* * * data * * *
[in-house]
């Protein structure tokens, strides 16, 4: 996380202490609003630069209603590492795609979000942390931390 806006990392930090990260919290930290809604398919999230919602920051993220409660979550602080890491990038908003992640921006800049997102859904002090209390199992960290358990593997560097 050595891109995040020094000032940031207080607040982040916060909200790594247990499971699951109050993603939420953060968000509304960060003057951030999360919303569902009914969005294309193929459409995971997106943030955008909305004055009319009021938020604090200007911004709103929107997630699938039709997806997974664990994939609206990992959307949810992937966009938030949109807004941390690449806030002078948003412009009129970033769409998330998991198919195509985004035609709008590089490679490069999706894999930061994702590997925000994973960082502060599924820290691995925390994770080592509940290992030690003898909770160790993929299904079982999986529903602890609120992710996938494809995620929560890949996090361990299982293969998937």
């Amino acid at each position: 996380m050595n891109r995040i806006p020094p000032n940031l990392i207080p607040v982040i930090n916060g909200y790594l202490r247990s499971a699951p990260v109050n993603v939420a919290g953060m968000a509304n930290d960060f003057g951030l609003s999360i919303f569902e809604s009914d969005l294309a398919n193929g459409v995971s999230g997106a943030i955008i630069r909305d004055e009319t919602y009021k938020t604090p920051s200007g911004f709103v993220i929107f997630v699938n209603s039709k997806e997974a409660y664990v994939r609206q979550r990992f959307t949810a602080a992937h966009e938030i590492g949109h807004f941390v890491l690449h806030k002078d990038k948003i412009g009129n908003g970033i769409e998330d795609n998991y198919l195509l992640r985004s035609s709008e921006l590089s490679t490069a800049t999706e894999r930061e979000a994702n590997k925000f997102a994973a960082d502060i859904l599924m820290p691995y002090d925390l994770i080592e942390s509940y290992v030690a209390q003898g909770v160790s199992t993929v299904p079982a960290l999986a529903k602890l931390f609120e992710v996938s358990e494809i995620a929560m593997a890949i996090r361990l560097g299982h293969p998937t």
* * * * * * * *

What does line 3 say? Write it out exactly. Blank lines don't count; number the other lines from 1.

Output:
């Amino acid at each position: 996380m050595n891109r995040i806006p020094p000032n940031l990392i207080p607040v982040i930090n916060g909200y790594l202490r247990s499971a699951p990260v109050n993603v939420a919290g953060m968000a509304n930290d960060f003057g951030l609003s999360i919303f569902e809604s009914d969005l294309a398919n193929g459409v995971s999230g997106a943030i955008i630069r909305d004055e009319t919602y009021k938020t604090p920051s200007g911004f709103v993220i929107f997630v699938n209603s039709k997806e997974a409660y664990v994939r609206q979550r990992f959307t949810a602080a992937h966009e938030i590492g949109h807004f941390v890491l690449h806030k002078d990038k948003i412009g009129n908003g970033i769409e998330d795609n998991y198919l195509l992640r985004s035609s709008e921006l590089s490679t490069a800049t999706e894999r930061e979000a994702n590997k925000f997102a994973a960082d502060i859904l599924m820290p691995y002090d925390l994770i080592e942390s509940y290992v030690a209390q003898g909770v160790s199992t993929v299904p079982a960290l999986a529903k602890l931390f609120e992710v996938s358990e494809i995620a929560m593997a890949i996090r361990l560097g299982h293969p998937t």